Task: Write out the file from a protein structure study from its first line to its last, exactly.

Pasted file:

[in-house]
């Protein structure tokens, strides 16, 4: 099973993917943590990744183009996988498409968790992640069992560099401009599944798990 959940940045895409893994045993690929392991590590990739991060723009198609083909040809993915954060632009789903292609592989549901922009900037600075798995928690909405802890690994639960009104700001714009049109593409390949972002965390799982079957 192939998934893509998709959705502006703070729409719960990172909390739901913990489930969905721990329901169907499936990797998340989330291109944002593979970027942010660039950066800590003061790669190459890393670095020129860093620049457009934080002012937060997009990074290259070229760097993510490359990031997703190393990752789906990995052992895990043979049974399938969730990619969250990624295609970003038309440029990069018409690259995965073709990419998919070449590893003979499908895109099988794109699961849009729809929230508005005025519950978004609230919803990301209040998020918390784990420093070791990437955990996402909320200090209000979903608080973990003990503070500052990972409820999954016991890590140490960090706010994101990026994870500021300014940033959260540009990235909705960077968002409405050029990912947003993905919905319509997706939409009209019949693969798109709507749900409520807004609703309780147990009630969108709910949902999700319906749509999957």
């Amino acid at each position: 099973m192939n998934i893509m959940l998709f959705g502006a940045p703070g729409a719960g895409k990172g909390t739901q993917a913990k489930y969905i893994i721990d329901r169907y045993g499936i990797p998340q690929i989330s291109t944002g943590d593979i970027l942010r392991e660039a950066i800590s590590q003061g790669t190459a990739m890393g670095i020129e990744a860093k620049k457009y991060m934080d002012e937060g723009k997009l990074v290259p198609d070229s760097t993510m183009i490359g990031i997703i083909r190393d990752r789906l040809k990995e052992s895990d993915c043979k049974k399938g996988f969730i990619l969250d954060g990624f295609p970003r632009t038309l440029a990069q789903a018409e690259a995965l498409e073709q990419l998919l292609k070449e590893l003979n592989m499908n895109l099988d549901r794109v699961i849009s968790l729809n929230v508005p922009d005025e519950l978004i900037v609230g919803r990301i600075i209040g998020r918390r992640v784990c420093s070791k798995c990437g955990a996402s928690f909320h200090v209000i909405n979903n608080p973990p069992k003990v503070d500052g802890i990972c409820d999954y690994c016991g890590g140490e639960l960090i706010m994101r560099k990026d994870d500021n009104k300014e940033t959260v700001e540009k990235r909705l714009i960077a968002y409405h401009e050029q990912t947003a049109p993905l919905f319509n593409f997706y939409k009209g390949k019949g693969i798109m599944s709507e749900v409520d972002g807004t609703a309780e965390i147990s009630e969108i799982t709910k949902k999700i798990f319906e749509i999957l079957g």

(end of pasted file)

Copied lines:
[in-house]
């Protein structure tokens, strides 16, 4: 099973993917943590990744183009996988498409968790992640069992560099401009599944798990 959940940045895409893994045993690929392991590590990739991060723009198609083909040809993915954060632009789903292609592989549901922009900037600075798995928690909405802890690994639960009104700001714009049109593409390949972002965390799982079957 192939998934893509998709959705502006703070729409719960990172909390739901913990489930969905721990329901169907499936990797998340989330291109944002593979970027942010660039950066800590003061790669190459890393670095020129860093620049457009934080002012937060997009990074290259070229760097993510490359990031997703190393990752789906990995052992895990043979049974399938969730990619969250990624295609970003038309440029990069018409690259995965073709990419998919070449590893003979499908895109099988794109699961849009729809929230508005005025519950978004609230919803990301209040998020918390784990420093070791990437955990996402909320200090209000979903608080973990003990503070500052990972409820999954016991890590140490960090706010994101990026994870500021300014940033959260540009990235909705960077968002409405050029990912947003993905919905319509997706939409009209019949693969798109709507749900409520807004609703309780147990009630969108709910949902999700319906749509999957």
């Amino acid at each position: 099973m192939n998934i893509m959940l998709f959705g502006a940045p703070g729409a719960g895409k990172g909390t739901q993917a913990k489930y969905i893994i721990d329901r169907y045993g499936i990797p998340q690929i989330s291109t944002g943590d593979i970027l942010r392991e660039a950066i800590s590590q003061g790669t190459a990739m890393g670095i020129e990744a860093k620049k457009y991060m934080d002012e937060g723009k997009l990074v290259p198609d070229s760097t993510m183009i490359g990031i997703i083909r190393d990752r789906l040809k990995e052992s895990d993915c043979k049974k399938g996988f969730i990619l969250d954060g990624f295609p970003r632009t038309l440029a990069q789903a018409e690259a995965l498409e073709q990419l998919l292609k070449e590893l003979n592989m499908n895109l099988d549901r794109v699961i849009s968790l729809n929230v508005p922009d005025e519950l978004i900037v609230g919803r990301i600075i209040g998020r918390r992640v784990c420093s070791k798995c990437g955990a996402s928690f909320h200090v209000i909405n979903n608080p973990p069992k003990v503070d500052g802890i990972c409820d999954y690994c016991g890590g140490e639960l960090i706010m994101r560099k990026d994870d500021n009104k300014e940033t959260v700001e540009k990235r909705l714009i960077a968002y409405h401009e050029q990912t947003a049109p993905l919905f319509n593409f997706y939409k009209g390949k019949g693969i798109m599944s709507e749900v409520d972002g807004t609703a309780e965390i147990s009630e969108i799982t709910k949902k999700i798990f319906e749509i999957l079957g």